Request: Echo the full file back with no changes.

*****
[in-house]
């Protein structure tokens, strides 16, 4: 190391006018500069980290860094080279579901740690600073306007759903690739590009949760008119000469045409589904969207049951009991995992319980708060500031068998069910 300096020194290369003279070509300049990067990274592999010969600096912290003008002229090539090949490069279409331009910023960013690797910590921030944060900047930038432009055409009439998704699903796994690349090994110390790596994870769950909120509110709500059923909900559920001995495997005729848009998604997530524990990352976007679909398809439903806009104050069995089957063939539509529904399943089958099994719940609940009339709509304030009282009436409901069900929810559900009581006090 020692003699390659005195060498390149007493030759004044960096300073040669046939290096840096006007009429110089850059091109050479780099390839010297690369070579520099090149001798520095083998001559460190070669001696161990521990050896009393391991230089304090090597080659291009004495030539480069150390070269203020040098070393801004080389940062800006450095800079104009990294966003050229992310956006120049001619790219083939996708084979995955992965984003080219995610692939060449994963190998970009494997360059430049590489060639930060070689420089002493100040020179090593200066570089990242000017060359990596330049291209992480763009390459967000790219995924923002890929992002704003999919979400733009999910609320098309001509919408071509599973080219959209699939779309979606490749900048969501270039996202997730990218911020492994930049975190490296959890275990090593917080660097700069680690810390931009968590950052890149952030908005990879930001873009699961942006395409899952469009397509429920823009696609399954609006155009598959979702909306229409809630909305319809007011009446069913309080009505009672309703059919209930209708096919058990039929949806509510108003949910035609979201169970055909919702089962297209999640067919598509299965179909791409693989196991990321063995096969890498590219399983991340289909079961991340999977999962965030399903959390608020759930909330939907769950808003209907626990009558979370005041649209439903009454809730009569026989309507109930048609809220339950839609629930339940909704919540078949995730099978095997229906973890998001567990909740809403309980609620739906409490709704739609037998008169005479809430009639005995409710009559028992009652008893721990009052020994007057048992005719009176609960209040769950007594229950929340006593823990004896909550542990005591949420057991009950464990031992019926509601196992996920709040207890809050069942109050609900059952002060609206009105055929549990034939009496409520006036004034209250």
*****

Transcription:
[in-house]
């Protein structure tokens, strides 16, 4: 190391006018500069980290860094080279579901740690600073306007759903690739590009949760008119000469045409589904969207049951009991995992319980708060500031068998069910 300096020194290369003279070509300049990067990274592999010969600096912290003008002229090539090949490069279409331009910023960013690797910590921030944060900047930038432009055409009439998704699903796994690349090994110390790596994870769950909120509110709500059923909900559920001995495997005729848009998604997530524990990352976007679909398809439903806009104050069995089957063939539509529904399943089958099994719940609940009339709509304030009282009436409901069900929810559900009581006090 020692003699390659005195060498390149007493030759004044960096300073040669046939290096840096006007009429110089850059091109050479780099390839010297690369070579520099090149001798520095083998001559460190070669001696161990521990050896009393391991230089304090090597080659291009004495030539480069150390070269203020040098070393801004080389940062800006450095800079104009990294966003050229992310956006120049001619790219083939996708084979995955992965984003080219995610692939060449994963190998970009494997360059430049590489060639930060070689420089002493100040020179090593200066570089990242000017060359990596330049291209992480763009390459967000790219995924923002890929992002704003999919979400733009999910609320098309001509919408071509599973080219959209699939779309979606490749900048969501270039996202997730990218911020492994930049975190490296959890275990090593917080660097700069680690810390931009968590950052890149952030908005990879930001873009699961942006395409899952469009397509429920823009696609399954609006155009598959979702909306229409809630909305319809007011009446069913309080009505009672309703059919209930209708096919058990039929949806509510108003949910035609979201169970055909919702089962297209999640067919598509299965179909791409693989196991990321063995096969890498590219399983991340289909079961991340999977999962965030399903959390608020759930909330939907769950808003209907626990009558979370005041649209439903009454809730009569026989309507109930048609809220339950839609629930339940909704919540078949995730099978095997229906973890998001567990909740809403309980609620739906409490709704739609037998008169005479809430009639005995409710009559028992009652008893721990009052020994007057048992005719009176609960209040769950007594229950929340006593823990004896909550542990005591949420057991009950464990031992019926509601196992996920709040207890809050069942109050609900059952002060609206009105055929549990034939009496409520006036004034209250």